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Downer faces pro-ABC campaign in Mayo


Liberal candidate Georgina Downer is facing a fierce pro-ABC campaign in the seat of Mayo despite renouncing a push from her party’s national council over the weekend to privatise the public broadcaster.

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The Liberal Party’s annual federal council voted in favour of a proposal to privatise the ABC on Saturday.

The Coalition Government immediately rejected the push and Georgina Downer has distanced herself from the proposal this morning.

“I don’t support privatisation of the ABC,” Downer told InDaily.

But the Labor Party is already planning to target Mayo with pro-ABC campaign materials, the Greens believe the vote may be enough to cost Downer the seat, incumbent MP Rebekha Sharkie is warning that selling off the ABC may yet become Coalition government policy and the SA Young Liberals are leaning in on the proposal.

SA Labor frontbencher Tom Koutsantonis said Downer’s links to conservative think-tank the Institute of Public Affairs demonstrated her pro-privatisation values.

Downer is listed as a research fellow at the IPA, which last month released a book entitled Against Public Broadcasting: Why we should privatise the ABC and how to do it.

“Georgina Downer, as a member of the IPA, wants to see as many public services as possible privatised,” said Koutsantonis.

“These are people who don’t believe in the public sector.

“The way Georgina Downer and other conservatives in the Liberal Party are turning it onto the Tea Party like we have in the US is terrifying.”

Labor state secretary Reggie Martin told InDaily his party would produce campaign materials highlighting the issue closer to the by-election.

“Funding for the ABC is a big issue in Mayo and Labor will be campaigning on the Liberal federal council’s motion to sell off the ABC,” he said.

The Young Liberal Movement, which has been supporting Downer’s campaign in the Adelaide Hills seat, is not backing away from the proposal.

SA president Jocelyn Sutcliffe told InDaily this morning: “Taxpayers give the ABC more than $1 billion a year and many people are asking whether we are getting our money’s worth.”

“The Young Liberals are hopeful that the ABC will take these concerns into consideration following the passage of this motion, which shows a very deep level of concern from a broad cross-section of our grassroots membership who come from all walks of life.”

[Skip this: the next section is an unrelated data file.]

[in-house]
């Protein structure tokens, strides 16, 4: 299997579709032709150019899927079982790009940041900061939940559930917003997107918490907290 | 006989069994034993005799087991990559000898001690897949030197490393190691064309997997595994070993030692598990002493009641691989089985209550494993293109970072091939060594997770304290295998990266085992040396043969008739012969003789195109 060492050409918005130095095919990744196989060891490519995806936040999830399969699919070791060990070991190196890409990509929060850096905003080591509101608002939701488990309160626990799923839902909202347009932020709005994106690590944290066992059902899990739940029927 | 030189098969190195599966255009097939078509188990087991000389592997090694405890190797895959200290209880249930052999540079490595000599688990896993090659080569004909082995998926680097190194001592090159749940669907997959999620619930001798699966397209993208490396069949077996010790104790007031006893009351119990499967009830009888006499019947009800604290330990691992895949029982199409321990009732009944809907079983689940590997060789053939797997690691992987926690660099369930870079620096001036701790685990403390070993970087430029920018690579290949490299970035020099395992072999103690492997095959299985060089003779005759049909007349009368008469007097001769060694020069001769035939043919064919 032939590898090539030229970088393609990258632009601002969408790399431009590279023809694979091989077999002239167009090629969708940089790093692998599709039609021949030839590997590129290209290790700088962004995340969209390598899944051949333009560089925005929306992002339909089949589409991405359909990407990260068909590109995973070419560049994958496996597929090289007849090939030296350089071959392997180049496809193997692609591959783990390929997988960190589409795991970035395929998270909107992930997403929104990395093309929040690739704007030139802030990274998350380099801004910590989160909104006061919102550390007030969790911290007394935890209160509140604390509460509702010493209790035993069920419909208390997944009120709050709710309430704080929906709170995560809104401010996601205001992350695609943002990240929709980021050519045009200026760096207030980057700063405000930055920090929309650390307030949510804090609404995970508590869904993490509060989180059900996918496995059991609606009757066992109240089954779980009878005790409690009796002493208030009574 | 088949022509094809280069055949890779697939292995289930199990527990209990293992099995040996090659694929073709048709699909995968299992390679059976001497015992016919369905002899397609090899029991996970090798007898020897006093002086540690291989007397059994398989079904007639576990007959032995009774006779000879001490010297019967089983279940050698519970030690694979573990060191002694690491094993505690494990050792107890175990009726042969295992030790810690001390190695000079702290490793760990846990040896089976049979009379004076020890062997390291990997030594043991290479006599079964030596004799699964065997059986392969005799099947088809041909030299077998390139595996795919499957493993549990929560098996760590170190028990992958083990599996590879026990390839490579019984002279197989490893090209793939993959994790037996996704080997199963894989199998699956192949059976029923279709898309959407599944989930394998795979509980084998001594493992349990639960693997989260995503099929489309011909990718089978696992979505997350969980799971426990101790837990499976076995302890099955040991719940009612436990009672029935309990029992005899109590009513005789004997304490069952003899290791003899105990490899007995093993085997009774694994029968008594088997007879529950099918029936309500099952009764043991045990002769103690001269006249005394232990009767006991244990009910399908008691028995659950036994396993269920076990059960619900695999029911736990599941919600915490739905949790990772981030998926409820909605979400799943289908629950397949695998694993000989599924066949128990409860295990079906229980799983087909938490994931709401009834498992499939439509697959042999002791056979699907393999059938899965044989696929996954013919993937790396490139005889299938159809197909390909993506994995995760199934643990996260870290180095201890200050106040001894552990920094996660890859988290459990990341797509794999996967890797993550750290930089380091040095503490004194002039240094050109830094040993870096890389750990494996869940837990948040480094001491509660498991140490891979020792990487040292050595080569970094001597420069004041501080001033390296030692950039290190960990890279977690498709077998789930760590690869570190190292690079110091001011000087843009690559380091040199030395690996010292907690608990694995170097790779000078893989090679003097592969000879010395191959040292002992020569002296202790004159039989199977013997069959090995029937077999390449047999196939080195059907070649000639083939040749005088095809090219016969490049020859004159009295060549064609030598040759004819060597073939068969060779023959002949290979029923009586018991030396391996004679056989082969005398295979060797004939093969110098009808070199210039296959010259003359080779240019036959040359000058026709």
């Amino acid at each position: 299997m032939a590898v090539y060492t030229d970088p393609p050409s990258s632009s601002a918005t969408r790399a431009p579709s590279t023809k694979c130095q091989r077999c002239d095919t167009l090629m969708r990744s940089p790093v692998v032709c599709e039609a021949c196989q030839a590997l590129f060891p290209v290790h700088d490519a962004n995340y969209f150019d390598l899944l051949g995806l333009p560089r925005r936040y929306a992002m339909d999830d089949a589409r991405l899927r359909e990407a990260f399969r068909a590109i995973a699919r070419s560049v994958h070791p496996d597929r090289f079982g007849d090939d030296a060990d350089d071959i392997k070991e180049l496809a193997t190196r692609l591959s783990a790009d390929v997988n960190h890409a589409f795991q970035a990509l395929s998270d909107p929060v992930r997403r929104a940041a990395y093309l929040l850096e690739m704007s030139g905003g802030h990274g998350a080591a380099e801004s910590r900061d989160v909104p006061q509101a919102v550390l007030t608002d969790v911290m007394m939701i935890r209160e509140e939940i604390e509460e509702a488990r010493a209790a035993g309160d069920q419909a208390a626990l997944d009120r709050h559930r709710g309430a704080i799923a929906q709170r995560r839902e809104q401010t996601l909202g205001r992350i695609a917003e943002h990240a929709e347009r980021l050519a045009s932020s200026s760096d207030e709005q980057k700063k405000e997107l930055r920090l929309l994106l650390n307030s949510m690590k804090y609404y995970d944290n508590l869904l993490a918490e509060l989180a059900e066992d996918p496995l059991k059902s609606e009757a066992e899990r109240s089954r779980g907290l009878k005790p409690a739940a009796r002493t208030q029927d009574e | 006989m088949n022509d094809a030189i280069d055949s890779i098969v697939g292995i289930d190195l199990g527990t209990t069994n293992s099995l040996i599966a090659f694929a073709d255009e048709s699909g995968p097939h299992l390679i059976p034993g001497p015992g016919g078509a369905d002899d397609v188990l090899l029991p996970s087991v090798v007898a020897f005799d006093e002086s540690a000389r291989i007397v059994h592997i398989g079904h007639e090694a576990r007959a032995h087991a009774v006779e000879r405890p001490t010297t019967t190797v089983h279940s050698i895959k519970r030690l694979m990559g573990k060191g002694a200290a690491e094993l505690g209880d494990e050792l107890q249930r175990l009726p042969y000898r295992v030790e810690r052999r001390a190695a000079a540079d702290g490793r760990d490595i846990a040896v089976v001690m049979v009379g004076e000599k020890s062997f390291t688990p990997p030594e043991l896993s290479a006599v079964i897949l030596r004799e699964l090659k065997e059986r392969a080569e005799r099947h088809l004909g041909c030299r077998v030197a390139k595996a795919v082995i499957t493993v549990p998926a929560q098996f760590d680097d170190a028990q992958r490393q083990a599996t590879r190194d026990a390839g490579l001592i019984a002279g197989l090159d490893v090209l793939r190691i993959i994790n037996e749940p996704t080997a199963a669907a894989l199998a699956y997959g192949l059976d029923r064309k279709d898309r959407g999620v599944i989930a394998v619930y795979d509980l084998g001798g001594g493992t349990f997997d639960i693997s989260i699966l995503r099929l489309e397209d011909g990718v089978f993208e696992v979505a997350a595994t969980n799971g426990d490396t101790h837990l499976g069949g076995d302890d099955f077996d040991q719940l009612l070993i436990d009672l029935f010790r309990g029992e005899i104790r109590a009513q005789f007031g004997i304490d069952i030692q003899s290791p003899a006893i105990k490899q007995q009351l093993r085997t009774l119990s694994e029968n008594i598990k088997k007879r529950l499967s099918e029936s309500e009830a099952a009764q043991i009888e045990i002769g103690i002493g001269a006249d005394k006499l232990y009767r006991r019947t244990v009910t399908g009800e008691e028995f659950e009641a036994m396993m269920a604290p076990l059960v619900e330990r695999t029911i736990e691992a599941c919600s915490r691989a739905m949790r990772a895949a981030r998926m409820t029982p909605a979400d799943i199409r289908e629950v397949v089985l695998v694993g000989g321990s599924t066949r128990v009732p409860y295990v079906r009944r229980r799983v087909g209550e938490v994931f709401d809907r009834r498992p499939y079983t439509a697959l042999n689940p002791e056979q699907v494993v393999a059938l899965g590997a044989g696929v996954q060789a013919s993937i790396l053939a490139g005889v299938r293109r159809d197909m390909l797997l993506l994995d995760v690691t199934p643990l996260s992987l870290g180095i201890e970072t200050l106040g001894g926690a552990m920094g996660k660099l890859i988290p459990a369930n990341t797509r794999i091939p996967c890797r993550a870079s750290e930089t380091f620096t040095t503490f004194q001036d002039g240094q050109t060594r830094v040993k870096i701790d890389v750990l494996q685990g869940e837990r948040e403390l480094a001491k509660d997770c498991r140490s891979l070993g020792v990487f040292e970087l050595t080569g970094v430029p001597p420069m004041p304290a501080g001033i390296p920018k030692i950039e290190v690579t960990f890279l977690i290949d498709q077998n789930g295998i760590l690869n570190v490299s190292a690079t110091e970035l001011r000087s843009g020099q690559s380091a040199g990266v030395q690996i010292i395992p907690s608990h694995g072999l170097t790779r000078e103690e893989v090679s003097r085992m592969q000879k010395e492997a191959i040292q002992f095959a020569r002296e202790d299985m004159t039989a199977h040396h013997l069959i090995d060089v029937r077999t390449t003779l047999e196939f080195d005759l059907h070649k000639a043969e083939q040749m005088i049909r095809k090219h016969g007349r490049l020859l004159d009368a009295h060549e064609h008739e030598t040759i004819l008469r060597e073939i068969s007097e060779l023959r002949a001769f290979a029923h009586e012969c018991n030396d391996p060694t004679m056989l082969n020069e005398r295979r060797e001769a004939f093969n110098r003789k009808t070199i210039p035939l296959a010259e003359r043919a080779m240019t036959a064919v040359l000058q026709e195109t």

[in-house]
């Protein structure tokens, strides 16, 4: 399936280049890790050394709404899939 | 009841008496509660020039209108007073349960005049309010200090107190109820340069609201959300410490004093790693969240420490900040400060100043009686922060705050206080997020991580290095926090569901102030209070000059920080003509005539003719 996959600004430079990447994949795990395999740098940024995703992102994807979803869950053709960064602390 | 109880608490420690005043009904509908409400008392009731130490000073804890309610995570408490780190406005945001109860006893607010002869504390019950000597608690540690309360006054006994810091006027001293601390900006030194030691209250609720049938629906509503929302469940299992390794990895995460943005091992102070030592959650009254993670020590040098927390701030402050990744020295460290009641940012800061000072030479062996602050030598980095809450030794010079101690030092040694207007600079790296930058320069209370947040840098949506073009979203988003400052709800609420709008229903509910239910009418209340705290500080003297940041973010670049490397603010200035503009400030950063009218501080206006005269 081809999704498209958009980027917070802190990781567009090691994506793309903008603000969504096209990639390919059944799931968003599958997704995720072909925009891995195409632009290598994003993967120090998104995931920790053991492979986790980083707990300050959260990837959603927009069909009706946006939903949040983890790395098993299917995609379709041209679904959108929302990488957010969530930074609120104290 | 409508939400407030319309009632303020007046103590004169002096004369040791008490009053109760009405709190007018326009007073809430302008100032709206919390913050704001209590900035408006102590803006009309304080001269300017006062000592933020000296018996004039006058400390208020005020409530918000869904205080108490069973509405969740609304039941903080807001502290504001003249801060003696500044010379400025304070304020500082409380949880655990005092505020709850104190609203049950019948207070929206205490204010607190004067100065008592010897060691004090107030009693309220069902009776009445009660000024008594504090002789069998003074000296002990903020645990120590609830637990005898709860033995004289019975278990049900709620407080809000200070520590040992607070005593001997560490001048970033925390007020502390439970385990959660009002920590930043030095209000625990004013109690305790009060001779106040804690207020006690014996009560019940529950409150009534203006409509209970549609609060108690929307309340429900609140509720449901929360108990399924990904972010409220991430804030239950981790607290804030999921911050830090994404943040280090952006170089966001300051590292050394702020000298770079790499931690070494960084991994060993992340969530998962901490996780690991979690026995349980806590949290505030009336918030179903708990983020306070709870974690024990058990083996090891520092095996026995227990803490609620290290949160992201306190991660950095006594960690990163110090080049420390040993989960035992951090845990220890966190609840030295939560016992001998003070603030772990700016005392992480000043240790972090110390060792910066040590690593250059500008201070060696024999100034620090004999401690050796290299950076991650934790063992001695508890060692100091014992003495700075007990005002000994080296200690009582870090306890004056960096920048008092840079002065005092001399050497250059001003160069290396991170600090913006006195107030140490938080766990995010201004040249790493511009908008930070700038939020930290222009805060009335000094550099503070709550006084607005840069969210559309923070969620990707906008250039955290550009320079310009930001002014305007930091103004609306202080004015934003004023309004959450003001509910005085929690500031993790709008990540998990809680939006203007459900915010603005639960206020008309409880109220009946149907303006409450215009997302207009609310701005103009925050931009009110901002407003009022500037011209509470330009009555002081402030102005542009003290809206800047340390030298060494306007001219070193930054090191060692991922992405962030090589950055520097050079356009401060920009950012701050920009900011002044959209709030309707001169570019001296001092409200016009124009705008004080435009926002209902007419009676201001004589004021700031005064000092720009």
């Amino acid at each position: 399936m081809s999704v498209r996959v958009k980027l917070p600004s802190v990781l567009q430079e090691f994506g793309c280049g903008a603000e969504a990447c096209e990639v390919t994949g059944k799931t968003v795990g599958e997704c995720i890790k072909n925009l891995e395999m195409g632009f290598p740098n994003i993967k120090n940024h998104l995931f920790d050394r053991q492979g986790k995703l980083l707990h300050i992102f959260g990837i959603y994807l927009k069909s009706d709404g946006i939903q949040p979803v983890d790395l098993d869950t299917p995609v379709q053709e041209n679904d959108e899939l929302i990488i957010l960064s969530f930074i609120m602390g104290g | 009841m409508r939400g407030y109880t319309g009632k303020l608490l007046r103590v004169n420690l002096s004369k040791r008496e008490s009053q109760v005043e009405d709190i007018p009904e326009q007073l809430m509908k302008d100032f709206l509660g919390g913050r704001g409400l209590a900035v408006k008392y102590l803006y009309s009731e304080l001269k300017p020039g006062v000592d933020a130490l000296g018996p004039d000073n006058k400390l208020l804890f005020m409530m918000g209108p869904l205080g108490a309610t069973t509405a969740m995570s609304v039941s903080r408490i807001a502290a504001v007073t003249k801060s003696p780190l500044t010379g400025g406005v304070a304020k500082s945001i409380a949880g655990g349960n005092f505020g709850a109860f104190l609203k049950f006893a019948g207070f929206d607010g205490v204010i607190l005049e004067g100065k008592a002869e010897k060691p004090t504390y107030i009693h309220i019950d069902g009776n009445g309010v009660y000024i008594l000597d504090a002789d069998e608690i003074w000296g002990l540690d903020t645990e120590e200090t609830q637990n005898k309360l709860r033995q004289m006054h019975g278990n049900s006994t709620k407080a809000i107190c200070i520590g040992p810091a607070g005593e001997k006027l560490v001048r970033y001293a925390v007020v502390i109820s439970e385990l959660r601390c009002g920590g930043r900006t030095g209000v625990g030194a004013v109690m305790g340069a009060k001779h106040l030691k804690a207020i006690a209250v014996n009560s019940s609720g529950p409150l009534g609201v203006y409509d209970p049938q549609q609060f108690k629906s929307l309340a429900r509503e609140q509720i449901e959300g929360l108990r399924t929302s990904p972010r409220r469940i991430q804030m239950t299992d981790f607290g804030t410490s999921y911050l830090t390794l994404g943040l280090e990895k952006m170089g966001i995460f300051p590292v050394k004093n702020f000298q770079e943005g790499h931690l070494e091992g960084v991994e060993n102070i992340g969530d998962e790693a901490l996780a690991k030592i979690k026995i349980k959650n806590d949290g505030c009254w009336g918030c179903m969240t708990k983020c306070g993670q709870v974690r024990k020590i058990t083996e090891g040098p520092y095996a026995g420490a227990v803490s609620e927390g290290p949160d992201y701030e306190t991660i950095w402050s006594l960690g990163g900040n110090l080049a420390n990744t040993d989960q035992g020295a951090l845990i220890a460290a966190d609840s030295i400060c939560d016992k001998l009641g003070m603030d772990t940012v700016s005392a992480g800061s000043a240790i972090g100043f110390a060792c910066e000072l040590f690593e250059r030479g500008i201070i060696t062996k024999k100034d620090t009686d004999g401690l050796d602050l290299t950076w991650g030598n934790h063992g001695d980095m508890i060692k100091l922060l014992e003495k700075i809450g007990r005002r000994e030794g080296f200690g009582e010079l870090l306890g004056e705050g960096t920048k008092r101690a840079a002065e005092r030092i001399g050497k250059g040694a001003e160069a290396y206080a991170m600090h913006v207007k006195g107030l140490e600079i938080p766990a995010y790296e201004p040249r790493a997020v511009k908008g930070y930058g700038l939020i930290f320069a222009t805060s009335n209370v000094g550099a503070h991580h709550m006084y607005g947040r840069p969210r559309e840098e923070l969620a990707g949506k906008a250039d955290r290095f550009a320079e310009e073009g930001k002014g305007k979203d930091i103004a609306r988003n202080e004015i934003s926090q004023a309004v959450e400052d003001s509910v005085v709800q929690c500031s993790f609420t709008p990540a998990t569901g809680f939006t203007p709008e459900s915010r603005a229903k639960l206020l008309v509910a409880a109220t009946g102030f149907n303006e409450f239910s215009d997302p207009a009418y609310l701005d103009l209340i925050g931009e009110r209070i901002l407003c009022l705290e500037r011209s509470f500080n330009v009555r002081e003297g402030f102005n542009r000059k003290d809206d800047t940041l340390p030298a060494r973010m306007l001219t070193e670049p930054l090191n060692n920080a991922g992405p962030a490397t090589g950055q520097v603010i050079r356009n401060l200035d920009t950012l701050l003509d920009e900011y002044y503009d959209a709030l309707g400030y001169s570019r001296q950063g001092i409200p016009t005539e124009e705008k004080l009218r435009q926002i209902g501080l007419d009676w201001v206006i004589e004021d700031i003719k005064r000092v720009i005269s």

Prime Minister Malcolm Turnbull told reporters in Canberra this morning that the ABC would never be privatised.

“The ABC will always be in public hands,” he said.

“It will never be sold. That is my commitment.

“It is a public broadcaster – it always has been and it always will be.”

Turnbull made the comments minutes after he was forced to abandon a press conference to block attempts by the federal Opposition to bind parliament to keep the ABC in public hands.

He and Trade Minister Steve Ciobo deserted European Union Trade Commissioner Cecilia Malmstrom in the middle of a press conference in order to block debate on a Labor Party motion in parliament opposing any future privatisation of the ABC.

Despite the attempts by the Liberal parliamentary wing to back away from the ABC vote on the weekend, Sharkie told InDaily she was worried privatising the national broadcaster could still become Liberal policy.

The “implication” behind the federal council vote was that privatisation “could end up being a government policy”, she said.

“Like most people in my electorate, I was pretty shocked and aghast at the motion.”

She said she was concerned by reports that no Liberal member or MP had spoken against the motion (Communications Minister Mitch Fifield told the meeting that it wasn’t the Government’s policy to privatise the ABC).

“I don’t know what I’d do without the ABC … my community greatly values the ABC,” she said.

A poll of 1031 Mayo residents commissioned by left-leaning think tank the Australia Institute early this month, conducted by ReachTEL and published on Saturday, found the overwhelming majority of voters in the electorate supported maintaining or increasing funding for the ABC, including 50 per cent of Liberal voters.

SA Greens MLC Tammy Franks said the Liberal Party federal council vote could cost Downer the seat.

“It’s quite clear that it will have an impact in Mayo,” she said.

“Georgina Downer may well not be elected as a result.”

A spokesperson for Premier Steven Marshall said he voted against the motion, but did not speak to it.

Downer said she did not attend the national council, and told InDaily to refer to Fifield and Treasurer Scott Morrison for further comment.

– with AAP

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